The fact that Americans cannot bring democracy … to the Catholic Church at large is the single greatest failure of American Catholicism. The fact that American bishops repeat enthusiastically that the Church must not be a democracy is anti-American and anti-Christian. … Loyalty to Christ, after all, is not essentially connected with monarchy and ecclesial feudalism.

Democracy is without doubt the greatest gift that America has given to the world. Our system is not perfect, to be sure, but the ideals enshrined in our founding political documents envision a world very different from the world in which they were written. Those of us who’ve been both raised and long-educated in the the spirit and practice of Catholicism will agree that the values of democracy are not only consistent with but are natural sisters to the ideals of Catholicism’s world-view where charity, justice, and all God’s People live in freedom. Let me be clear: by Catholicism I mean the Catholicism of the broad universal Church with its rich tradition of intellectual rigor and pastoral sense of mission, and not the “Catholicism” that is increasingly characterized by anachronistic liturgical practice and a childish adherence to rules meant to form and guide and lead to freedom, not to squelch and imprison and lead to a slavery of the soul.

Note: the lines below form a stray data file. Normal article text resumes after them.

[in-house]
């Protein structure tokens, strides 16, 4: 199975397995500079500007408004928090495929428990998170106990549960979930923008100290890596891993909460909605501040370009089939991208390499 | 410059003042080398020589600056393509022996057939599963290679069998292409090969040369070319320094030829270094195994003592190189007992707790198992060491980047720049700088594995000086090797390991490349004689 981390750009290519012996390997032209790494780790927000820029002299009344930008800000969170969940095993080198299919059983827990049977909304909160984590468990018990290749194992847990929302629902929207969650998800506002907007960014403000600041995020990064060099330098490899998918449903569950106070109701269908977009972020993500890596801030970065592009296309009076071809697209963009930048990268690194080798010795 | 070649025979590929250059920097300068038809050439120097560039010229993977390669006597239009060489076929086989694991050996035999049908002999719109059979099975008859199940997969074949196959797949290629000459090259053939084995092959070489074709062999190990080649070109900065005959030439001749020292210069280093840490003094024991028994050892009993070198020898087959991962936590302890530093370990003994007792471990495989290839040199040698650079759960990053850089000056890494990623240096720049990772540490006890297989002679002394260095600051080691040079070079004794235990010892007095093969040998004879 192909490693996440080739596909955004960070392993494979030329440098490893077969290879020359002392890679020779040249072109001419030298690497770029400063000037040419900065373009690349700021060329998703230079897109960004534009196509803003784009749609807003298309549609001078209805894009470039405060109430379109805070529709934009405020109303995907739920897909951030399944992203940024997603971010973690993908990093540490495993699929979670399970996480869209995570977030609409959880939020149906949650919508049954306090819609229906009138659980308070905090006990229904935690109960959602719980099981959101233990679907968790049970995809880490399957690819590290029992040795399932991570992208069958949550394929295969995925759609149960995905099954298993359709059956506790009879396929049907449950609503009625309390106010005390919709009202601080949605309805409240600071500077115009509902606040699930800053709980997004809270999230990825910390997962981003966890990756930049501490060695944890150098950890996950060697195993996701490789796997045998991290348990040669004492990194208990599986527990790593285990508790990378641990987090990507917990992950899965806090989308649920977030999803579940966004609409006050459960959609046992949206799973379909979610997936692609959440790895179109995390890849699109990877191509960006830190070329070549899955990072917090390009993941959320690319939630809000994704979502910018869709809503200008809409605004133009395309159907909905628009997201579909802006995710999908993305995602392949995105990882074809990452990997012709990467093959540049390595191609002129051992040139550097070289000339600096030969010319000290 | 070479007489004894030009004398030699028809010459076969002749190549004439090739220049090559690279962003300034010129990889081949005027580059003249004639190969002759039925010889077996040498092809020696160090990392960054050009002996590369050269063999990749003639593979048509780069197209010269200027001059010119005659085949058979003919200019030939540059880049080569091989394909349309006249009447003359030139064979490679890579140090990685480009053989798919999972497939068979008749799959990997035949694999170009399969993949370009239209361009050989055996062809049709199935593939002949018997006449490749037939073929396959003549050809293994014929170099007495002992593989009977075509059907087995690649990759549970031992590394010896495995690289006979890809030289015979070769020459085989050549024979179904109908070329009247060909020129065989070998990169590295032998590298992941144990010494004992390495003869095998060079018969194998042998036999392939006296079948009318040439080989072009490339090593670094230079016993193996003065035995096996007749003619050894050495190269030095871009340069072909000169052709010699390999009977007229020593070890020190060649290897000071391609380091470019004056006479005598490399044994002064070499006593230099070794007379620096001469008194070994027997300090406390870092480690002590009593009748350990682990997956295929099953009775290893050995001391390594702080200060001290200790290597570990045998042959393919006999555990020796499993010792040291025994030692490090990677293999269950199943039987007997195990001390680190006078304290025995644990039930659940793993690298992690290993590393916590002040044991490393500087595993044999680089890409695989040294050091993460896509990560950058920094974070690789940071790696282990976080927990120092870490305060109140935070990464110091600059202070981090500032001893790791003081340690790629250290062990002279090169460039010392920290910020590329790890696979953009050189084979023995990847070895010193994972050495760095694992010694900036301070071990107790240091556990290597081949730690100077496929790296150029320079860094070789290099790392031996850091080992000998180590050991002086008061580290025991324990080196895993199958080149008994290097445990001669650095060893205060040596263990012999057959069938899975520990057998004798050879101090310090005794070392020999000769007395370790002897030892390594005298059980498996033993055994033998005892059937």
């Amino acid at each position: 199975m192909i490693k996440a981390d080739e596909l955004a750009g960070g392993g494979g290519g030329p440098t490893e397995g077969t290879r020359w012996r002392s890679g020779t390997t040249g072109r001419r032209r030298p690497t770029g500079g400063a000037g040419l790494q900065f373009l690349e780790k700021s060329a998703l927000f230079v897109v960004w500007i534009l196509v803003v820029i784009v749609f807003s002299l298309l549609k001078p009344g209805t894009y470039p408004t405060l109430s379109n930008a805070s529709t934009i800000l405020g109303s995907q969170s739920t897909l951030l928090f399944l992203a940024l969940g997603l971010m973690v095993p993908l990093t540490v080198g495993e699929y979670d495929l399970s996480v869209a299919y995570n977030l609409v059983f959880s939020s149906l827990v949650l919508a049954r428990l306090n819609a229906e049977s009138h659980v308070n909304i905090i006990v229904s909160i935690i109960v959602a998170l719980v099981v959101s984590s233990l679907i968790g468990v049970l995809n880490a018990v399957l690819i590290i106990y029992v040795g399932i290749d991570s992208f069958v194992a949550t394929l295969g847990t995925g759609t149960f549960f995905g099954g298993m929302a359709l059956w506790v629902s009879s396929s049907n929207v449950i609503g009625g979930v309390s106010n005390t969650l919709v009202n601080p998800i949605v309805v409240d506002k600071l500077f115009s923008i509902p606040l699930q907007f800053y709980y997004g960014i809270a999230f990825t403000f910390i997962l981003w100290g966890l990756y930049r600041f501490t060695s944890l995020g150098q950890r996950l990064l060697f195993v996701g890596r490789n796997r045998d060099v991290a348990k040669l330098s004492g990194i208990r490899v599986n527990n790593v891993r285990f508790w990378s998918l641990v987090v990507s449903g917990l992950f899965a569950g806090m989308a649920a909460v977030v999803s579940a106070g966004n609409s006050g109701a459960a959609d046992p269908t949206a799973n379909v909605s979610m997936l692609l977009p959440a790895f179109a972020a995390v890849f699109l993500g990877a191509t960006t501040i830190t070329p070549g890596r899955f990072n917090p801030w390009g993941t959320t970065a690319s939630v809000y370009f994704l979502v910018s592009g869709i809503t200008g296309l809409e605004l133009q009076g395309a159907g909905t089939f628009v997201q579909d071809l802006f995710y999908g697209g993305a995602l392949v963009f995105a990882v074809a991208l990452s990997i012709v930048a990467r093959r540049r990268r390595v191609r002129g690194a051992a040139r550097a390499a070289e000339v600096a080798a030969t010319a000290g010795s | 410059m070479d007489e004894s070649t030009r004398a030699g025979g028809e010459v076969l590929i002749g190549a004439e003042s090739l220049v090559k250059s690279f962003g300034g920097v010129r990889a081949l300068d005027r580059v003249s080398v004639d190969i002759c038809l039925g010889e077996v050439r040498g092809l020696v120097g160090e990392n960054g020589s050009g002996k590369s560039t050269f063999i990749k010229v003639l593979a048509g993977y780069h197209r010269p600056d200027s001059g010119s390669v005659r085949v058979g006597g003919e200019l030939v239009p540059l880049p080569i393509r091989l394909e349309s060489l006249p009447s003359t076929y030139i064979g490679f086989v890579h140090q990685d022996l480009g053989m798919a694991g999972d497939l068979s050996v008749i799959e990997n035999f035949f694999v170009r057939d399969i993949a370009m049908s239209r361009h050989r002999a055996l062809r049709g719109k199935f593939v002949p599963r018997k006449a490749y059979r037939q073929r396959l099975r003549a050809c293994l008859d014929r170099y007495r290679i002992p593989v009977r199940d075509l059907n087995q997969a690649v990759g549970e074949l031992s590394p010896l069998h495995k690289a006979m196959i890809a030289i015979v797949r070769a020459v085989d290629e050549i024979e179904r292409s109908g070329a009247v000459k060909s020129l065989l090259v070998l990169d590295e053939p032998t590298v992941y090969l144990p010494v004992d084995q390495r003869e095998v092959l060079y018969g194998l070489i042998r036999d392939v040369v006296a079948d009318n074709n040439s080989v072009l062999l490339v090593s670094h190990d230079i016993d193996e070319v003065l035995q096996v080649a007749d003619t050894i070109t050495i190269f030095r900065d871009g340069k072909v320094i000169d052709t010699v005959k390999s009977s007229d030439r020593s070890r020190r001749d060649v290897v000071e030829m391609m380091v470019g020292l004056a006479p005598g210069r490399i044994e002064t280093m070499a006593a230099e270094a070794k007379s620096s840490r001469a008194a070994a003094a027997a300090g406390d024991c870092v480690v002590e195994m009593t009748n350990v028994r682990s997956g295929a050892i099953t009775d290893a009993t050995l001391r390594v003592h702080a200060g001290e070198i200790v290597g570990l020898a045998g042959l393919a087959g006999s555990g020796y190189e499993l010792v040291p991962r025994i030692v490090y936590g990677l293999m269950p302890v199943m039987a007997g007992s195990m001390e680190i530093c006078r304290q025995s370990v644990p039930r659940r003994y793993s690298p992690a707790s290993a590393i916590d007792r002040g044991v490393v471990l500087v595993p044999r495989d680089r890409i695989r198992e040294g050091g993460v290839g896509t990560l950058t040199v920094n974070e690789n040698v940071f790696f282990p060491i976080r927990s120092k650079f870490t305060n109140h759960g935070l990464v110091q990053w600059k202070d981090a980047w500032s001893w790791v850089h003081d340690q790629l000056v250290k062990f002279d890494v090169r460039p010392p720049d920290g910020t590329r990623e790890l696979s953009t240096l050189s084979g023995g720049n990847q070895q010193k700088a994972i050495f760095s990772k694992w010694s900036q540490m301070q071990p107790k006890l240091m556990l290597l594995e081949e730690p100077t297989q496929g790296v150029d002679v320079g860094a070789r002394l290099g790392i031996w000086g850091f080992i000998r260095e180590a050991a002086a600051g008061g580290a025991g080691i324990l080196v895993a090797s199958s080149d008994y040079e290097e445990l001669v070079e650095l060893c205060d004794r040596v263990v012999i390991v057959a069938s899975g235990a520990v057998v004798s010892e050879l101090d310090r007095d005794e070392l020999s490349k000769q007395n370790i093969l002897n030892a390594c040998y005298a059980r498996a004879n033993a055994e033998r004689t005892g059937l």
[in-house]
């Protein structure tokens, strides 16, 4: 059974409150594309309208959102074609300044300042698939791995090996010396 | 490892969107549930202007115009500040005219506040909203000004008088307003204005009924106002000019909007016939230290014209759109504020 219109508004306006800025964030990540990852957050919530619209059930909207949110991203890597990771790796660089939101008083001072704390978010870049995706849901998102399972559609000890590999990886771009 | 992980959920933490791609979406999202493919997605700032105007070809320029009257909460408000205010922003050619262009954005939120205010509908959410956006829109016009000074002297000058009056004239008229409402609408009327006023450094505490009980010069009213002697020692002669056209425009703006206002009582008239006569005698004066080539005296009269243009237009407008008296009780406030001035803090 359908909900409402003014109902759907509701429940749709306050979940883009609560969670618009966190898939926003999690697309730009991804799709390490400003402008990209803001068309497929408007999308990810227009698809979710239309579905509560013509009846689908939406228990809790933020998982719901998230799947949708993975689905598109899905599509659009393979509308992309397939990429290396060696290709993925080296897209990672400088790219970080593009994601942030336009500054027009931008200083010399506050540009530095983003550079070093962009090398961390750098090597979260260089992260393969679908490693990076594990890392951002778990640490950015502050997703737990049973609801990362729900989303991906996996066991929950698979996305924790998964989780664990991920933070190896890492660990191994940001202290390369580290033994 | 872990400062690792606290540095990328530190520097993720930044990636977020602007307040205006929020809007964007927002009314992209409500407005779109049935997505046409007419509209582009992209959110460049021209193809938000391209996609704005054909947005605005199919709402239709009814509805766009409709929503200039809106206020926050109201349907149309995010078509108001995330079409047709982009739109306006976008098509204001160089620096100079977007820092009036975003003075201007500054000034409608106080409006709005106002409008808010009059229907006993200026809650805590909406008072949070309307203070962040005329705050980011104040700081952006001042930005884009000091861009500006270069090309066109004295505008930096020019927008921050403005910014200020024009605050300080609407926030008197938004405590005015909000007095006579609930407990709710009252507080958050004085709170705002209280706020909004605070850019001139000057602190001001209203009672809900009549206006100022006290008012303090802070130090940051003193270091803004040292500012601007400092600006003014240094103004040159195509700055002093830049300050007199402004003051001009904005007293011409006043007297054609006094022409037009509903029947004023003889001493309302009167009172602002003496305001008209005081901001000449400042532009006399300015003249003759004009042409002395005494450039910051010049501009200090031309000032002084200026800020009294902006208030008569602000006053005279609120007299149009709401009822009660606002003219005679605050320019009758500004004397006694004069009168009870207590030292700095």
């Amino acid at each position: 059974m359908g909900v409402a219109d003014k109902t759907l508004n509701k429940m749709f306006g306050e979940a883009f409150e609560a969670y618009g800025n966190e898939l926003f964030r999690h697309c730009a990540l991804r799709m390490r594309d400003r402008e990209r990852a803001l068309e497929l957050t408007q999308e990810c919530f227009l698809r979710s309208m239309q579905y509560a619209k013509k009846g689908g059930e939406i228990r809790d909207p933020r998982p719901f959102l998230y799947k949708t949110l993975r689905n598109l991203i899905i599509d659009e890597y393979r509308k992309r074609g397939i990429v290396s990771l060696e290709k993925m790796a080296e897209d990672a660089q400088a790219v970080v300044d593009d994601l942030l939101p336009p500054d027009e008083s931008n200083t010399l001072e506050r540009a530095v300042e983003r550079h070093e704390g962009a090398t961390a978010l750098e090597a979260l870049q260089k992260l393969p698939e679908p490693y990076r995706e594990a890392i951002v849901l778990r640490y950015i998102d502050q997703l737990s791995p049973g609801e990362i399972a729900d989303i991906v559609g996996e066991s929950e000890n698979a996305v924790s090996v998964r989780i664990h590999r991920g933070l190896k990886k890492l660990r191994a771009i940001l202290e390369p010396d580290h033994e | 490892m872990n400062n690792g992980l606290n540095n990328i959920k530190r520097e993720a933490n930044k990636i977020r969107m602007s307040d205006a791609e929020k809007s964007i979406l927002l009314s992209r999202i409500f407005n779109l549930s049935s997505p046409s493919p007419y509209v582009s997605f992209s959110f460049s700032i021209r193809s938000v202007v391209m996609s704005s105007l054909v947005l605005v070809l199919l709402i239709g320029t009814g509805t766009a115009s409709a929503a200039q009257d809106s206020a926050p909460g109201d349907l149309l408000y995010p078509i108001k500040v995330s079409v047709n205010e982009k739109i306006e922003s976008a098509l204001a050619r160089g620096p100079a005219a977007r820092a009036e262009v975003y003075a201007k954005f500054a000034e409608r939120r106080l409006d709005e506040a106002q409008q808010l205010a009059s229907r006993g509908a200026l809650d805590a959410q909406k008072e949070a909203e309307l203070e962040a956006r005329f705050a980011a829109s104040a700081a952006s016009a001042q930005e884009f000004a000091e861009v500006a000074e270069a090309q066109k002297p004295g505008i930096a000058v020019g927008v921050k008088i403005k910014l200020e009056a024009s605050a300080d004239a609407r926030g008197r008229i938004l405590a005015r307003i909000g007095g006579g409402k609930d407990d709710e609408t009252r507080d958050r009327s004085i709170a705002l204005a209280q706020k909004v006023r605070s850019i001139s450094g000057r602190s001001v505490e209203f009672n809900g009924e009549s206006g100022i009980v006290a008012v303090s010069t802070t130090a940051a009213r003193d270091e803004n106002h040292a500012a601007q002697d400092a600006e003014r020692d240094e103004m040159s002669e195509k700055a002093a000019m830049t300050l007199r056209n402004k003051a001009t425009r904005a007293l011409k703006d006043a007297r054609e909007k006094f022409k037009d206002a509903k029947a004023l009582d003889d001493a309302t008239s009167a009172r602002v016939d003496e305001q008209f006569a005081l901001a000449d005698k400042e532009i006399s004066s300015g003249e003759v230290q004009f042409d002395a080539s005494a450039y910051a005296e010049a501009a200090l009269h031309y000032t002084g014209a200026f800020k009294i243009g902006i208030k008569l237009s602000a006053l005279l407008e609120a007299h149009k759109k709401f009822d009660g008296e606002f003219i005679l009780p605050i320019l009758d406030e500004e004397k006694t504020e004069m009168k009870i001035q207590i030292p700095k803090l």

When and how will this gift of democracy be received by the institutional Church? Padovano notes some movement toward this over the past century, though that movement has been marked both by periods of great progress, as well as periods of retrenchment. It seem that this is where we are now, in a period where forces within the papacy, the episcopacy, the clergy and even among the laity are hearkening back to a fantasy vision of the Church they think once existed, but never really did. In noting a list of pressing pastoral issues that a small group of US bishops identified in 1995, this one seems to be the most overarching and is behind so much of what we see today: it’s the practice of Presenting the minority position of Vatican II as though it were the majority.

As American Catholics try to find a way forward during these challenging times, Padovano’s words are worth remembering … again, and again, and again.

We have come this far with broken hearts and bruised spirits, betrayed too often by shepherds who became predators and preyed on our trust. But no more. We ourselves were not always sinless. But the crimes of democracy are always less than those of tyranny. We are free of that now.


These are some of my thoughts; what are yours? Would love to read your comments and feedback.

TFTD: Forgiveness and Reclaiming our Human Dignity

Almost by definition, forgiveness is a mutual act. There is both the one who forgives, and the one who is forgiven. Forgiveness is one piece of the more full and all-encompassing act of reconciliation, by which not only is a wound healed, but a broken relationship is restored.

In my own experience, there are two lessons about forgiveness that have been hard for me to learn.  The first is that giving forgiveness — at least forgiveness that’s worth giving — is not a singular act. No, it is something that must happen over and over until my own heart is healed and the need to forgive no longer exists. This is the lesson of the so-called Parable of the Unforgiving Servant in the Gospel of Matthew (18:21-22):